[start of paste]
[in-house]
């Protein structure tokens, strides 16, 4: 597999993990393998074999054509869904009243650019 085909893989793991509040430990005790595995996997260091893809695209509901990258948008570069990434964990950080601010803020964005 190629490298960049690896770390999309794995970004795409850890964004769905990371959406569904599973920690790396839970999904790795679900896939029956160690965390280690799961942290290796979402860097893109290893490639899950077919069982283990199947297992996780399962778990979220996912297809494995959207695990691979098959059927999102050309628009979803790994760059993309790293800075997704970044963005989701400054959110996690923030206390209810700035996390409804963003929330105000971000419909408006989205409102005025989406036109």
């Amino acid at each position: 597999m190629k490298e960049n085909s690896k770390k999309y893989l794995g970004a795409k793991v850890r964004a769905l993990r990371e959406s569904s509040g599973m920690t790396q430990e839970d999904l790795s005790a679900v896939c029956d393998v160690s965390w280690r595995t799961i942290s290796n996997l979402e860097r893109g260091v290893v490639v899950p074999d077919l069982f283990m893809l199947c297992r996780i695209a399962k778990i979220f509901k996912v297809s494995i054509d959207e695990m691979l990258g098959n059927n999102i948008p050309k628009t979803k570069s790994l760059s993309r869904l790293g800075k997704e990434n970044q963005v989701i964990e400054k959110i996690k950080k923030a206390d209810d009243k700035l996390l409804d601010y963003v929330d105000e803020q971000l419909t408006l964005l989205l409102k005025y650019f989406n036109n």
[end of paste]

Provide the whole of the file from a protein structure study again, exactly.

[in-house]
């Protein structure tokens, strides 16, 4: 597999993990393998074999054509869904009243650019 085909893989793991509040430990005790595995996997260091893809695209509901990258948008570069990434964990950080601010803020964005 190629490298960049690896770390999309794995970004795409850890964004769905990371959406569904599973920690790396839970999904790795679900896939029956160690965390280690799961942290290796979402860097893109290893490639899950077919069982283990199947297992996780399962778990979220996912297809494995959207695990691979098959059927999102050309628009979803790994760059993309790293800075997704970044963005989701400054959110996690923030206390209810700035996390409804963003929330105000971000419909408006989205409102005025989406036109």
């Amino acid at each position: 597999m190629k490298e960049n085909s690896k770390k999309y893989l794995g970004a795409k793991v850890r964004a769905l993990r990371e959406s569904s509040g599973m920690t790396q430990e839970d999904l790795s005790a679900v896939c029956d393998v160690s965390w280690r595995t799961i942290s290796n996997l979402e860097r893109g260091v290893v490639v899950p074999d077919l069982f283990m893809l199947c297992r996780i695209a399962k778990i979220f509901k996912v297809s494995i054509d959207e695990m691979l990258g098959n059927n999102i948008p050309k628009t979803k570069s790994l760059s993309r869904l790293g800075k997704e990434n970044q963005v989701i964990e400054k959110i996690k950080k923030a206390d209810d009243k700035l996390l409804d601010y963003v929330d105000e803020q971000l419909t408006l964005l989205l409102k005025y650019f989406n036109n």